A Grey Matter
72 sheets of grey A4 paper. 9 short texts, 63 pages of lecture notes from Professor M. Sereno’s lecture series Neuroimaging (University of California 2006), explaining how MRI images are obtained. Project for the 5th Moscow Biennale, Special Project There is a Visitor # 13
The human brain is, contrary to popular belief, not at all grey but pinkish. When preserved in formalin a dead brain will however turn grey, and this is likely why the brain so often has been portrayed as grey in popular culture.
In contrast, MRI images are all in greyscale. The data retrieved during a brain scan is first organized in the so called K-space, a greyscale raster containing all the coordinates of the collected data and from this a 2 dimensional black and white image is constructed.
A finished MRI image might be colourized to enhance clarity or to make for a more spectacular presentation, but these colours are not directly based on information collected during the MRI scan, and are subjected to a fair amount of speculation. Depending on what a scientist wishes to show with the image, the colouring can be used to enhance certain areas of interest, whilst making other areas seem of less significance. These images, with strong catchy colours look very convincing and scientific, but we have to remember that the colours only tell us as much as we are willing to trust whomever have been digitally editing the images for the presentation.
What comes out of the MRI scanner is always limited to greyscale.
There is not one person that understands the whole process from the actual scan to the interpretation of the results. In this, engineers, radiologists, data analysts, neuro-physicists and/or neuro-psychologists are all involved. Translations between several different types of languages are required.
When attempting to recreate what a subject is seeing with the help of the brain activity info obtained with an MRI scanner, little effort has yet been made to recreate colours. The focus
In laboratory conditions human subjects are able to discriminate between 700 and 900 simultaneous shades of grey.
Experiments have been made to recreate people’s dreams with MRI technology. The biggest problem has not been to record the brain activity of the sleeping subject, but to confirm the results. Memories of dreams are notoriously elusive.
In the mid 20th century it was commonly believed that we dream in black and white. This was probably due to the fact that a lot of everyday imagery was still predominantly black and white in those days, be it newspapers, photography or television. Dreams might be of unspecified colour, but there is nothing preventing us from dreaming in colour.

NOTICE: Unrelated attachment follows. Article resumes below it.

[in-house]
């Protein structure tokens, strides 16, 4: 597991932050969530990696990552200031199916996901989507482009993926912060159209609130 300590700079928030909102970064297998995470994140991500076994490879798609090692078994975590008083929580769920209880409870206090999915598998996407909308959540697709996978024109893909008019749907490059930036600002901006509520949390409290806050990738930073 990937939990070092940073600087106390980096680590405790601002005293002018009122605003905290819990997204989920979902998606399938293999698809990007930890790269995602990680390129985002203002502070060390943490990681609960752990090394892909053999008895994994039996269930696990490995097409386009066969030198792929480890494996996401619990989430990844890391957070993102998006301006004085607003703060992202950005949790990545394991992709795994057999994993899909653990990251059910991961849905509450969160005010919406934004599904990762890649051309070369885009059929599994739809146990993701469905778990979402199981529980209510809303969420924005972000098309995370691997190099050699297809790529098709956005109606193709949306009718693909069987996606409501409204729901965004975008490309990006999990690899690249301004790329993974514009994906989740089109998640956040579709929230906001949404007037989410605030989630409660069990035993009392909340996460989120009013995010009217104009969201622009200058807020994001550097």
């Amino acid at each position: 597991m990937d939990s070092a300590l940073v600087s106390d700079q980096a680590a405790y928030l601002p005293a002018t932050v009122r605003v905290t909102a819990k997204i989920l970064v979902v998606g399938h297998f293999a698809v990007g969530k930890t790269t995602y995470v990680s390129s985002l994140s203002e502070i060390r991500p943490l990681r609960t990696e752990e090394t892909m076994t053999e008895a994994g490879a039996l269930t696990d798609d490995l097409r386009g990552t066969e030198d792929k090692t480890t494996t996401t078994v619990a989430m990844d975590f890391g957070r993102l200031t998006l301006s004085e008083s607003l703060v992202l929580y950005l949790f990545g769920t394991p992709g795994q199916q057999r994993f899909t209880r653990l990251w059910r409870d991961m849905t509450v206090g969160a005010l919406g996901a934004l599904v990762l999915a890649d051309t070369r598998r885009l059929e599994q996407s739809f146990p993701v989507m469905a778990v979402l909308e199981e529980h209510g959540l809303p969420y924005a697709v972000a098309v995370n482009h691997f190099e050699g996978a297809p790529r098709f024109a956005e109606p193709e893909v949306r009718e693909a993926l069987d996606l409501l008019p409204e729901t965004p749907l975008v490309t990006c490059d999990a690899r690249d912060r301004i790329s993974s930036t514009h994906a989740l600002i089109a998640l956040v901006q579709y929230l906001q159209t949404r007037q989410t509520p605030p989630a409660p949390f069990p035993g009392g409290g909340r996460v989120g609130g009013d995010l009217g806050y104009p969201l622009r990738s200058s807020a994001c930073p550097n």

"A Grey Matter" stems out of an ongoing artistic research project at the Department of Arts and Cultural Sciences at Lund University in dialogue with Max Liljefors (Professor in Art History and Visual Studies). The project unites medical and art historical research with artistic research and within the frames of the project an MRI (Magnetic Resonance Imaging) experiment has been developed and will be executed at the Biomedical Centre at the University. The experiment will not answer a medical problem, but focus on epistemological, aesthetic and ethical implications of MRI and medical MRI research.
Initially I studied the MRI apparatus technical capabilities and limitations and familiarized myself with its epistemological assumptions and required research methodology. The aim was to apply humanistic and artistic questions/problems to the MRI technology and to study experiment designs and the conditions and limitations of the research questions allowed by this technology, from this perspective. After initially studying MRI broadly, the project has now focused on functional MRI research (fMRI) about vision, or more precisely research in which brain activity is measured during acts of seeing with the purpose of using this information to actually create images depicting what the subject was seeing during the experiment (for example Stanley, Li & Dan, 1999; Thirion, Duchesnay, Hubbard, Dubois, Poline & Dehaene, 2006; Naselaris, Prenger, Kay, Oliver & Gallant, 2009; Nishimoto, Vu, Naselaris, Benjamini, Yu, Gallant, 2011). In short, these experiments are trying to bridge the gap between objectively recordable neural activity and the subjective visual experience, so that a computer can be programmed to create an image of a specific visual input, based on the pattern of brain activity the same input results in.
An interesting strategy to achieve this is to first let the subject look at a big amount of pictures (thousands) while his or her brain activity is registered and thereby creating a library of images with matching brain activity patterns in the computer, sometimes paired with semantic categorising of the content of the images. After this, the computer can use this library to match the neutral pattern of a new visual event with the most similar patterns, constructing a composite image to approximate the visual input as close as possible
The project aims to examine and show how certain technological, neurological, cultural and aesthetical aspects affect each other in this type of MRI research; for example, how the technical apparatuses control and limit how the visual events can be arranged, the arbitrary aspects of the thresholds deciding on successful matching of data; and the subjective and cultural factors that influence the selection of images used to form the library, their motifs, cropping, etc, and the semantic categorisation of image motifs – conditions for the ambition to reach an objective, neural understanding of human seeing.